SS: So now you're talking to me as a thinker, as a man of theory, which you also are, but at the same time, you're a man who thinks in forms, right? So when we think your buildings, it's like the farthest thing from the landscape of the countryside. Can you maybe in a few simple words, explain how it would look in forms - the future of the countryside, architecture-wise or space-wise?

RK: Well, I think I'm part of a generation, a generation of 1968 that, you know, already in the 60s and already in the 70s — I've never been a hippie but, of course, hippies were perfectly able to imagine what it would be like to live in a countryside. They were having theories on how you could live in communes. Of course, in the Soviets there have been incredible communes, kind of occupying and living in the countryside, operating in the countryside. I think it will not be a kind of situation very soon. Everything looks different. But I think what would need to happen is that the psychological negativity about the countryside is reversed, in the first instance, also on the psychological level. So I don't think it's new forms that will happen, although, of course, new technologies will imply new forms or new-ish forms. But I see it more as a kind of basically a campaign, almost independent of architecture. And that has been for me also one of the great revelations that in every profession you are always a prisoner of all the parameters of the profession, and that actually if you want to think of a real solution, maybe you should not look at a solution that is defined by the architectural field, but just look outside.

SS: But talking about professions, I am observing right now how so many professions are becoming slowly obsolete. And you're wondering which one of that is going to be obsolete tomorrow. So you're saying in your essay “Junkspace”, architecture per se disappeared in the 20th century. What does it mean? 

RK: Well, that was kind of actually a political comment. I think that architecture, strong and good architecture is related to the public sector. I think that architecture is a public profession, a profession that works for the public. And when I say “architecture disappeared”, I think that the public client largely disappeared in the kind of period of neoliberalism and more and more went from public to private. And I think that therefore, you know, the nobility of architecture or the kind of good intentions of architecture that were unquestioned maybe even 40 years ago have simply evaporated under that kind of pressure of the private.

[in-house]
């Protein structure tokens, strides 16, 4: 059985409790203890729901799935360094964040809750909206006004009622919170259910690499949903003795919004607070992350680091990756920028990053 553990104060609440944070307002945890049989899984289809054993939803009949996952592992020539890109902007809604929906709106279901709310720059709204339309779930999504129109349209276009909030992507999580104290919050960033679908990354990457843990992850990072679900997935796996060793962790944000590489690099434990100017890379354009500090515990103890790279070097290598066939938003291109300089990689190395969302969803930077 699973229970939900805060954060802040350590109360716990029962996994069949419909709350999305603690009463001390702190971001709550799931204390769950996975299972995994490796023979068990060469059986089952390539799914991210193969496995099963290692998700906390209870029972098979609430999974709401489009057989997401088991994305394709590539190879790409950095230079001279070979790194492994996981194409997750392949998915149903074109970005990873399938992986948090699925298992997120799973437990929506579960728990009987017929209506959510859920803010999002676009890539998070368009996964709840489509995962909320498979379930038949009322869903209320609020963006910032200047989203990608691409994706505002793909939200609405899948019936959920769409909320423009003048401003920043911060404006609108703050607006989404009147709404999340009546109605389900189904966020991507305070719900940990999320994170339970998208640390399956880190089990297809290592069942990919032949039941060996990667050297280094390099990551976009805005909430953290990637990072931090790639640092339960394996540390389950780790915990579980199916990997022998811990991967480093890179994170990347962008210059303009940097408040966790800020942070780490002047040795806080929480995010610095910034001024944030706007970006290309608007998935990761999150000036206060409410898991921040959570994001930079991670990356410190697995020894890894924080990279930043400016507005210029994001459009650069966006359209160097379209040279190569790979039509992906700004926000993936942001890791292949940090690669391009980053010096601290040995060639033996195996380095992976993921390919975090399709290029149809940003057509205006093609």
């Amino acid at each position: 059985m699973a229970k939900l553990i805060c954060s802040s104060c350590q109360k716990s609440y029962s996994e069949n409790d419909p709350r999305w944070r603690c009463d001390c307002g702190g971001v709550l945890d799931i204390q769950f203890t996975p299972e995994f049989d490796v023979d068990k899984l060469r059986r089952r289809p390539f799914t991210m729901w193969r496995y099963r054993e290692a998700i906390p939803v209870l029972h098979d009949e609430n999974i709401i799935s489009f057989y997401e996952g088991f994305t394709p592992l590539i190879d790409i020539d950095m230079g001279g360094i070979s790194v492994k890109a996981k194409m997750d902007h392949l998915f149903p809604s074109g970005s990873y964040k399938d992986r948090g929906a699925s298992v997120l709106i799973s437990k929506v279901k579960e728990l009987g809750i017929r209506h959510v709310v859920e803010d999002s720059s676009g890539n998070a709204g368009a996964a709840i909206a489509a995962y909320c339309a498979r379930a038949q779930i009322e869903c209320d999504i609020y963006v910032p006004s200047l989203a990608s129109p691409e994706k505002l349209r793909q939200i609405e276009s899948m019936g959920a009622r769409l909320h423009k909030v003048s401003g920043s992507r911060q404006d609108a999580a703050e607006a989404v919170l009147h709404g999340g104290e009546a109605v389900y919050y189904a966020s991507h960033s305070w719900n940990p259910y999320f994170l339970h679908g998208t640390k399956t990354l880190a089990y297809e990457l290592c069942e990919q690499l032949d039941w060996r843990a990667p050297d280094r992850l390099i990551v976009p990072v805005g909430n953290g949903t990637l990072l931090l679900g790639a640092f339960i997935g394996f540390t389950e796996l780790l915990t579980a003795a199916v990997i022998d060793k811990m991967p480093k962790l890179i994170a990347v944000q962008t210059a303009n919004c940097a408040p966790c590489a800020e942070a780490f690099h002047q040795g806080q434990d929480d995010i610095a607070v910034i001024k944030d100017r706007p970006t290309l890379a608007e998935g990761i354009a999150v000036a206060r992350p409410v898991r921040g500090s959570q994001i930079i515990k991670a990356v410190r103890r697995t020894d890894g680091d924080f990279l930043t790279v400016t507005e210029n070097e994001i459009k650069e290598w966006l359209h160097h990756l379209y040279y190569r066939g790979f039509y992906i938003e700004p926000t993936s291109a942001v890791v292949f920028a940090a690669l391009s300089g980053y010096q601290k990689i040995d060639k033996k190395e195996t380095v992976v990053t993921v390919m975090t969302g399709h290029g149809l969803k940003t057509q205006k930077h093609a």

SS: But that's also evolution, you know.

RK: Yeah.

SS: It’s part of evolution.

RK: Of course, it's evolution. And I'm still an architect within that system and I'm not saying you can't do architecture, but it's a fundamentally different kind of role that you're playing in the current culture than you could play 40 years ago. And I lived long enough to realise that things that seemingly changed forever may be able to change again in a different direction or even to the way it was.

SS: The things that are changing so drastically in my lifetime are the things that globalisation has changed. And I mean, whether you like globalisation or not, it's here, it's irreversible. And then what you have as a given is that problems have become global, art has become global. Is there such a thing as global architecture?

RK: I think it's a very crucial question because, yes, we had an apotheosis of globalisation and now we have almost a reverse, kind of vast critique on globalisation and disappointment with globalisation. And I would say yes, there is a global architecture and it's not an architecture that looks the same everywhere, but it is an architecture that engages different conditions everywhere in a different way. For instance, I did the library in the city of Seattle in the first part of the 21st century. Maybe ten years later, I did the Qatar National Library and the value, the relative value, the aura, the ambition and the quality of each of the buildings is completely different. Even though I was the author and it's completely different because you have a different form of interaction with a different culture, with a different form of know-how, with the different technologies, with different environments. So I think that it's extremely important right now to look at, you know, good globalisation and to maintain enthusiasm for it because I think it would be too simple to say, OK, it was a mistake. We go back and let's forget about it.

SS: It's so funny that you bring Seattle and Qatar and you saying, even though I'm the same architect, that those buildings are so different because one of the downfalls of the globalisation for many is the loss of identity. For instance, when you look at the buildings, especially in Europe, like you can say, this is an Haussmannian building, this is a Bavarian tavern, Italian palazzo. But when you look at modern buildings, all skyscrapers look the same. Everyone wants to do something like you or Zaha Hadid and they don’t have a national identity.